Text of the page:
The membrane made in accordance with our invention possesses the unique combination of attributes of being relatively insensitive to the ionic species in the aqueous phase and having a high solute-rejection value; furthermore, its rejection and permeability properties can be modified by changing the pH of the solution in contact with it.
BRIEF DESCRIPTION OF THE DRAWING The figure shows curves giving the hyperfiltration properties of a membrane formed from poly(4-vinylpyridine) as a function of pH. As can be determined from these curves, with this membrane the rejection increases as the pH is raised, while the permeation rate decreases. It is also obvious that while at low pH values the rejection of sulfate is considerably lower than that of chloride, as the pH is increased the rejection values for both ions increase and that for sulfate approaches that for chloride.
DESCRIPTION OF THE PREFERRED EMBODIMENTS In carrying out our invention an aqueous phase containing a weakly ionized electrolyte is forced past the surface of a permeable substrate under conditions Whereby a portion of said aqueous phase passes through it. As is disclosed in application Ser. No. 504,277, now Patent No. 3,449,245, the permeable substrate may be of any material capable of maintaining its integrity under the pressures involved and in the presence of water and its dissolved salts. The chemical nature of the substrate is not of primary significance, and materials of such widely diverse natures as metal filters, porcelain frits, glass frits, and organic materials such as permeable papers may be used. .Small diameter porous carbon and porous ceramic tubes are especially useful.
The diameters of the pores in the substrate should lie in the range of 30 A. to 5 microns. preferably 0.1 to 1 micron.
The polymer comprising a weakly ionizable electrolyte may be selected from a wide range of materials and may be characterized as those which, when made neutral, have a chemical nature such that the activity coefficient 71* of sodium chloride would be high in low-water-fraction solutions containing organic material of similar chemical nature. Preferably the value of 'yfi, referred to infinite dilution of solute in pure water, and consistent with concentration of salt expressed in moles/kg. water, should be greater than 1 at a water content of less than 10%. Methods of determination of activity coefficients are well known; a procedure convenient in many cases is measurement of solubility of the solute of interest in model waterorganic systems. Low solubilities indicate a favorable material. More details pertinent to these methods of testing organic-water systems for suitability in forming rejecting barriers may be found in the Journal of the American Chemical Society, 86, 2571 (1964) and in the Journal of Physical Chemistry, 69, 2697 (1965). The polymers may be acidic, as represented by polycarboxylic acid, or basic, as represented by polymers containing primary, secondary, or tertiary amines and those amines which are slightly quaternized. With a given amine the pH range at which it changes from a neutral to an ionized form can be changed by introducing substituentgroups into the polymer.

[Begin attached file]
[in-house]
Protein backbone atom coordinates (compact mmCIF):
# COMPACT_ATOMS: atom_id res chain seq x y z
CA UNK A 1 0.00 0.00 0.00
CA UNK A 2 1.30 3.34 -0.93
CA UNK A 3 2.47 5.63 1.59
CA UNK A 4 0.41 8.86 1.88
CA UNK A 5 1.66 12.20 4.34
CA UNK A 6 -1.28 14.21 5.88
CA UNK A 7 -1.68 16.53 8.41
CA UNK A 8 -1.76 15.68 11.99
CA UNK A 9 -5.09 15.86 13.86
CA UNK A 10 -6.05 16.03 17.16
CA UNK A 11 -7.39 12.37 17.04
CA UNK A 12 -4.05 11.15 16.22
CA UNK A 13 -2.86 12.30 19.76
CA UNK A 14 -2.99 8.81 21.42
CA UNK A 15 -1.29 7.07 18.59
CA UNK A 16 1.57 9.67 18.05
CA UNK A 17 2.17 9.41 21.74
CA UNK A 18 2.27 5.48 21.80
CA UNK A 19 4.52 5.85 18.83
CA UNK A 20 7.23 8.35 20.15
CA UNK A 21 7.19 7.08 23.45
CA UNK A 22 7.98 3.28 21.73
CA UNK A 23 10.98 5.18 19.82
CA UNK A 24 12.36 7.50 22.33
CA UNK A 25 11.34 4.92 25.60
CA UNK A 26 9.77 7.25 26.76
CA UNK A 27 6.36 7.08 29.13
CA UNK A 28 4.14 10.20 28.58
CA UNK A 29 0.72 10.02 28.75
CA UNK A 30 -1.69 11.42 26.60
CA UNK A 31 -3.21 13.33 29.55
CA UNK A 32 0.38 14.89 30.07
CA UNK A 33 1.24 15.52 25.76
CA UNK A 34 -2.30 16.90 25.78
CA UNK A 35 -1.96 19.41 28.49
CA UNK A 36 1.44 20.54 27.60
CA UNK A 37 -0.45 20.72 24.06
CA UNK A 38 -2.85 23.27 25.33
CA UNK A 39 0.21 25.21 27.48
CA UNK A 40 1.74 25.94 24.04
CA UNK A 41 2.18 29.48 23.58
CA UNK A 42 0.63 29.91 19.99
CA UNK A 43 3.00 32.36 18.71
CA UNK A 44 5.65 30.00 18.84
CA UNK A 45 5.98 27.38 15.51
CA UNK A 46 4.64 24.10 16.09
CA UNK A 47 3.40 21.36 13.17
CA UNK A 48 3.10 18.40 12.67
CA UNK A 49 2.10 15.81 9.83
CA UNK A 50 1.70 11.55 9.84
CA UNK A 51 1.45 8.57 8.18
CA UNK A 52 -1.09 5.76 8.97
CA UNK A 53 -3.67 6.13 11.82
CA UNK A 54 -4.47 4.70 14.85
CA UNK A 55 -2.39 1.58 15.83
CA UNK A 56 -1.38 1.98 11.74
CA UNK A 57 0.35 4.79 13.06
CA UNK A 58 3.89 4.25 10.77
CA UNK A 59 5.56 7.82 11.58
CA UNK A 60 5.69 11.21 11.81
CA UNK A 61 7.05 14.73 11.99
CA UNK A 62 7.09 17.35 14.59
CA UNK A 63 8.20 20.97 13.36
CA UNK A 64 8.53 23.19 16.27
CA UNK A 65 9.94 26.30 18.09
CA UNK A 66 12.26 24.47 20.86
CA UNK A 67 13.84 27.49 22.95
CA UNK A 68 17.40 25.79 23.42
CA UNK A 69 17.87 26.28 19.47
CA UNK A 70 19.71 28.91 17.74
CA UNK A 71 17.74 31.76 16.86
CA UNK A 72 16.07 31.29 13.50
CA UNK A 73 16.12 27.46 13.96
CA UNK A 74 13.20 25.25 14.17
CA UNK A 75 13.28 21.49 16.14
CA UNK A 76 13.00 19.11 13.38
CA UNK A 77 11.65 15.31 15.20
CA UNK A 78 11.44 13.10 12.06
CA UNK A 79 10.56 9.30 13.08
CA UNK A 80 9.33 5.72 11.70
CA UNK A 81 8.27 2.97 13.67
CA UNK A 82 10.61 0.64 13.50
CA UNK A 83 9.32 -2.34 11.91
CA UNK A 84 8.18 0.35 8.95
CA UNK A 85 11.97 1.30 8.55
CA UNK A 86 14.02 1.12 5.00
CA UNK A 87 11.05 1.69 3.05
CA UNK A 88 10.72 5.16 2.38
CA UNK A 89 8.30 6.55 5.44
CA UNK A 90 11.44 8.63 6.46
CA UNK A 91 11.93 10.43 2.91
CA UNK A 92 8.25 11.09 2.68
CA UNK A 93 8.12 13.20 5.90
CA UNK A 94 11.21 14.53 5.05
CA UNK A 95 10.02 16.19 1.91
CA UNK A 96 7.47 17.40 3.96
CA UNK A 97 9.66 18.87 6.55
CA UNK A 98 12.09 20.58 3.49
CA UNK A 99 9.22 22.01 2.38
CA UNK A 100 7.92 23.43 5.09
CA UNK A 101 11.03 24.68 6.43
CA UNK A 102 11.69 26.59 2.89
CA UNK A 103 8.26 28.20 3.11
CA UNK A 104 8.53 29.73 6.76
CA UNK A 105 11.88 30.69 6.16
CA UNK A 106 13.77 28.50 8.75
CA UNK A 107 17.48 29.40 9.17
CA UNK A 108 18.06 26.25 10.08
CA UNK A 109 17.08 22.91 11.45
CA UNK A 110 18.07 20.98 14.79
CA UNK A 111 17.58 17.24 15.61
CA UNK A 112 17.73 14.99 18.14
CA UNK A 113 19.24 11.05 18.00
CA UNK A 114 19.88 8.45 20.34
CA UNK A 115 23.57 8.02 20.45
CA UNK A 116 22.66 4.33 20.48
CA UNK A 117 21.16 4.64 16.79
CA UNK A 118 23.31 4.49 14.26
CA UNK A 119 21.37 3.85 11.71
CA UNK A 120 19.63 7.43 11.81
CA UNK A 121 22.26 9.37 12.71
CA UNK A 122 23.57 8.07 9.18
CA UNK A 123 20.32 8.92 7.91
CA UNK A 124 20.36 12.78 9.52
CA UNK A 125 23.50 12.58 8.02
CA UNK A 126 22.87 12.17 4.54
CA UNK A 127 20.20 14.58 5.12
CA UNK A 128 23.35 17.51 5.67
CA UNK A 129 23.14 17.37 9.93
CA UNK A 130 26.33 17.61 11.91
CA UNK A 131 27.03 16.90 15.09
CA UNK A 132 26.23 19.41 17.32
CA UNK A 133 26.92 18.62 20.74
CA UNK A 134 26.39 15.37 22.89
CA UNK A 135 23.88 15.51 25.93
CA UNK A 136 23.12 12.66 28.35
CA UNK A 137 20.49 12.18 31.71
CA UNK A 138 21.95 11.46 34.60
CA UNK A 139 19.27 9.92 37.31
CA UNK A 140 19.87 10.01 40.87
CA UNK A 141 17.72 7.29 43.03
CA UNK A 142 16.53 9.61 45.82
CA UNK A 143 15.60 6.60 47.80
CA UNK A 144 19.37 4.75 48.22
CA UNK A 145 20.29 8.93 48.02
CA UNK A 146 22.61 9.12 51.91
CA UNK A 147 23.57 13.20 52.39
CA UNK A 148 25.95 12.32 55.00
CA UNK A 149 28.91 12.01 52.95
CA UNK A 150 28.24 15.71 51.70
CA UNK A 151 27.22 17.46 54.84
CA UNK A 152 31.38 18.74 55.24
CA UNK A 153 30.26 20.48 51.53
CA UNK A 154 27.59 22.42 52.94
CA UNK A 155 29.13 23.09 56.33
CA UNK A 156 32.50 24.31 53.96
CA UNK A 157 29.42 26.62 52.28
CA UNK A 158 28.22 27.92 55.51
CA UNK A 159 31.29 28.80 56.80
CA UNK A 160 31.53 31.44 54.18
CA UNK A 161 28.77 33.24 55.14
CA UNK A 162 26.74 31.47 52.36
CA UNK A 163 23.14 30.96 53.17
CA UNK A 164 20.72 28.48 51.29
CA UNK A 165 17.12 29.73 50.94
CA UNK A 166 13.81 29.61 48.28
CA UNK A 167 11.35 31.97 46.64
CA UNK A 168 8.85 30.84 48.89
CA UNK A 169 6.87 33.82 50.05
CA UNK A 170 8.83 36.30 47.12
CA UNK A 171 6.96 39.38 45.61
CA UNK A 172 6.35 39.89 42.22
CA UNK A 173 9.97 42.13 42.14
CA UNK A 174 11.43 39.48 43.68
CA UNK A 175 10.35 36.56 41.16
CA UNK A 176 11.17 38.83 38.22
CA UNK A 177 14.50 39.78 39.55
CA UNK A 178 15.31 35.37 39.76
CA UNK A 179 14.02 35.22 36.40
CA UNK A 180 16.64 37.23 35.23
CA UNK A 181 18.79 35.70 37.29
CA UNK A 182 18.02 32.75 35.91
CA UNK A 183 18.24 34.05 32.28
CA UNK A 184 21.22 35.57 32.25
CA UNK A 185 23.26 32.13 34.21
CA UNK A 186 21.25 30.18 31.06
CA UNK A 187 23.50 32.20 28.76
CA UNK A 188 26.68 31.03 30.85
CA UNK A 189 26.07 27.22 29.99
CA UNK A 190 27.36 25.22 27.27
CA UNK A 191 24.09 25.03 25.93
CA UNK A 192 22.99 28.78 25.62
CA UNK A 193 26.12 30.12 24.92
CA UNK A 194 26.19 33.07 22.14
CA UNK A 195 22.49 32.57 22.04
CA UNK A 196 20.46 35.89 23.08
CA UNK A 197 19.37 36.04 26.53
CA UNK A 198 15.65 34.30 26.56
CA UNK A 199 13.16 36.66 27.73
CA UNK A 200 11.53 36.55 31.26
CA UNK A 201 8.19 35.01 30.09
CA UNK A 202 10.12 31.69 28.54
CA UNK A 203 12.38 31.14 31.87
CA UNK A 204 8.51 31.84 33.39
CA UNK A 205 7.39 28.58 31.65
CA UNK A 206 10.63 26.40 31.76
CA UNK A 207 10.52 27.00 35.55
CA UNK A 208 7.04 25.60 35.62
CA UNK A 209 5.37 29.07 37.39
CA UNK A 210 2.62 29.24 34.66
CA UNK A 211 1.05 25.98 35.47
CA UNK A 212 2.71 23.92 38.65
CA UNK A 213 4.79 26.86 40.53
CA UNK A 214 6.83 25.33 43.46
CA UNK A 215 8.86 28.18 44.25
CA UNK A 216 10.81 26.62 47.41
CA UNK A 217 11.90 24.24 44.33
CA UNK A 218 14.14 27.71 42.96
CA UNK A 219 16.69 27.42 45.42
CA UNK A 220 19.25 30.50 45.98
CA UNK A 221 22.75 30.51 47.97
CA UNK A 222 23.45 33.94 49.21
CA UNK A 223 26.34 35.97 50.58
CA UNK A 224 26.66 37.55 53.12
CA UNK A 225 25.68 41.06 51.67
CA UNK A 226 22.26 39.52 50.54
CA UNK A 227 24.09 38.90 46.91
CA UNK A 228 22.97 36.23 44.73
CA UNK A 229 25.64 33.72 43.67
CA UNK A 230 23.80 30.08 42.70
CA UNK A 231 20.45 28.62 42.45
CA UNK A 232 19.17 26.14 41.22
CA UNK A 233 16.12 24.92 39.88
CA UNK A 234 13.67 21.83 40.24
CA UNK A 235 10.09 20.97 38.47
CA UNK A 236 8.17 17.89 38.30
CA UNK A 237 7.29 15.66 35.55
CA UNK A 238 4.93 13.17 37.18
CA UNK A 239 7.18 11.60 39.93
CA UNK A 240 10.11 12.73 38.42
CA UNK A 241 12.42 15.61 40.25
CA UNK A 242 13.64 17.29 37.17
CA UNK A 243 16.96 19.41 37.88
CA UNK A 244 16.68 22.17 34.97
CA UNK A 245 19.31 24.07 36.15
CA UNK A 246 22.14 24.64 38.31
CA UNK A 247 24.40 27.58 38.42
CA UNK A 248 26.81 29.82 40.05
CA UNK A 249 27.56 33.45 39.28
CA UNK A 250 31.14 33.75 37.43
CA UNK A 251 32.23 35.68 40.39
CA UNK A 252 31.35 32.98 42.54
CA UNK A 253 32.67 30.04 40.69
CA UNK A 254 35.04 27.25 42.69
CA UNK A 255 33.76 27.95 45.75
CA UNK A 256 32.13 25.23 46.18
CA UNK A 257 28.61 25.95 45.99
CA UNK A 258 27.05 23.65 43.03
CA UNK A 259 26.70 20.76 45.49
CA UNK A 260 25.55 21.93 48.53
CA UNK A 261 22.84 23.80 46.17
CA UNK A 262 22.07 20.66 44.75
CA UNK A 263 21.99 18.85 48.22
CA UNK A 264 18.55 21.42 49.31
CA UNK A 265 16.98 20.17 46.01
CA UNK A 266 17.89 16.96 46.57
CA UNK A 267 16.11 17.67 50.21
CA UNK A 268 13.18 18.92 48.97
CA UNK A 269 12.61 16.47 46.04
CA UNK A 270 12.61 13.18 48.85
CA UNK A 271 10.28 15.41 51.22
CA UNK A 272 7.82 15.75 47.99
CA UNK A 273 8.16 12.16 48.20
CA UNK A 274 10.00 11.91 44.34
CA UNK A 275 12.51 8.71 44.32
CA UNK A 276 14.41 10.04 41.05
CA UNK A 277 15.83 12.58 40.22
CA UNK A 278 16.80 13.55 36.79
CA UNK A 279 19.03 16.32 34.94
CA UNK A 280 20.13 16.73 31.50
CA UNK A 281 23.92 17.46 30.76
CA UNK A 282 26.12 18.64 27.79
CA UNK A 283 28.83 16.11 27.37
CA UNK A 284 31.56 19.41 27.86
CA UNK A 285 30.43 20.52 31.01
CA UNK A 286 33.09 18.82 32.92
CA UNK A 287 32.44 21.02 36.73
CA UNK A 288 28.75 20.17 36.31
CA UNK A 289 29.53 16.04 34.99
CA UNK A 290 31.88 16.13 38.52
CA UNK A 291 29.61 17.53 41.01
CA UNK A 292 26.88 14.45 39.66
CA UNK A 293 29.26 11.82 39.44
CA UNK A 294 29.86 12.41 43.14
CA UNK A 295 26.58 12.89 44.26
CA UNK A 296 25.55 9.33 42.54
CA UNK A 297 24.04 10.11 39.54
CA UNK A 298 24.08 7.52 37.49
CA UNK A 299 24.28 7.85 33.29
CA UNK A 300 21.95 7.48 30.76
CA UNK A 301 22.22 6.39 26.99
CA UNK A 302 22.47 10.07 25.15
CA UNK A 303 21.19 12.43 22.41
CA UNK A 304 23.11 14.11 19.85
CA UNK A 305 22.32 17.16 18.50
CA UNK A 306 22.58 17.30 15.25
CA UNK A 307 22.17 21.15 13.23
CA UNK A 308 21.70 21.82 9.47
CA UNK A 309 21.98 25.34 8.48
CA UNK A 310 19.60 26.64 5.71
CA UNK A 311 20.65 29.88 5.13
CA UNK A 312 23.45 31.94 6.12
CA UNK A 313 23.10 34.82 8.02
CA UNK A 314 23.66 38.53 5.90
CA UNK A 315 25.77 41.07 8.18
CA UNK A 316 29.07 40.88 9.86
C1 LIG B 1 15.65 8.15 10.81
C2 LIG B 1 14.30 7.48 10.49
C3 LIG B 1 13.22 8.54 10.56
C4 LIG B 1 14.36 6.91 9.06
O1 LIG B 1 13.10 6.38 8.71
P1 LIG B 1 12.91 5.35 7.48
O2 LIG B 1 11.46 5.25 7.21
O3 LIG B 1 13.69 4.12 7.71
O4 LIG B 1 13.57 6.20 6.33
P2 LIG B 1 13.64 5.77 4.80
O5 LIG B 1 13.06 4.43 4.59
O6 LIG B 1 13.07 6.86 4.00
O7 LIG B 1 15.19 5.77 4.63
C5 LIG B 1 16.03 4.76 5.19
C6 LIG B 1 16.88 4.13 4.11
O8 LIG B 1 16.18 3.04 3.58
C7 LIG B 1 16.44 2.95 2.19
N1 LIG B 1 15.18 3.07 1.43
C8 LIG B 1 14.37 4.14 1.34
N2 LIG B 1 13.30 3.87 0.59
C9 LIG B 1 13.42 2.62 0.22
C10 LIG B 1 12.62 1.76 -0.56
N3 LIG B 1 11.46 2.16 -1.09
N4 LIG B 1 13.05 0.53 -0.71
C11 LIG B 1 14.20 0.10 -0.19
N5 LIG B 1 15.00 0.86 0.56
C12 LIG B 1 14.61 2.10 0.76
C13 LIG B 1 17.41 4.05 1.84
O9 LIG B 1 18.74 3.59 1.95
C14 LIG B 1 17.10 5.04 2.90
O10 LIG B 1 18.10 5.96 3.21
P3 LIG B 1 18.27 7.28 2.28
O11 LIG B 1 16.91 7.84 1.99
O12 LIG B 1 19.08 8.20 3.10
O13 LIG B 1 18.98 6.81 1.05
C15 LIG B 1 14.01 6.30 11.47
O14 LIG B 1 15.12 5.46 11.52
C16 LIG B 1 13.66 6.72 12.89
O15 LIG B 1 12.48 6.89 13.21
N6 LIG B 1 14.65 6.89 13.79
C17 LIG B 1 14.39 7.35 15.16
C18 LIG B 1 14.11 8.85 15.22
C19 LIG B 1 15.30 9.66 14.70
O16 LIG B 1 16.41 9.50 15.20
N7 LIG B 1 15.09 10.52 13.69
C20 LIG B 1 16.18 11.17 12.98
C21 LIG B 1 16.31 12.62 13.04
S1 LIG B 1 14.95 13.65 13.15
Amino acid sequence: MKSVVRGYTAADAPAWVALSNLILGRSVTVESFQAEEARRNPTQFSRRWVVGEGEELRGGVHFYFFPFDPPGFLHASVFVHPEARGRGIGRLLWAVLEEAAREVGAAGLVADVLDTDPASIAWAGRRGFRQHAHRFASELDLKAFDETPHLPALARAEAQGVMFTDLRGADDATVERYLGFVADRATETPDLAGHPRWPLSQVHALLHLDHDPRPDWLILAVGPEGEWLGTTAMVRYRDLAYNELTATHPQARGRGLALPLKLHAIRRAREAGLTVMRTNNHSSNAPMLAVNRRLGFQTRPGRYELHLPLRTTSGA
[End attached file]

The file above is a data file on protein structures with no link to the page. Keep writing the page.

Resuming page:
Our invention will be illustrated in more detail by discussion of the amine polymers. Any of the weakly ionizable amines taught as useful in application Ser. No. 504,277, now Patent No. 3,449,245 and considered as neutral compounds therein may be used in our process. The term neutral organic compound is intended to refer to an organic compound whose hyperfiltration properties do not depend upon the presence of ionizable groups and includes compounds having a concentration of ion exchange groups too low to affect substantially the rejection properties, or a low density of ion exchange groups introduced intentionally to increase the solubility of a neutral material otherwise too insoluble to be useful. Typical of the useful weakly ionizable amines are polyvinyl pyridine and polyethyleneimine.
Extremely low concentrations of the polymer may be used, i.e., concentartions as lowv as 0.1 part per million are often elfective in maintaining the membranes; however, higher concentrations may be advantageous particularly in their initial formation. The preferred concentration for a given amine will depend upon conditions such as the pressure used to force the aqueous phase through the substrate and the pore size of the substrate. The preferred concentration to maintain the membrane will ordinarily be in the range of 0.1 to parts per million. Higher concentrations may be used but offer no advantage over a concentration within this range.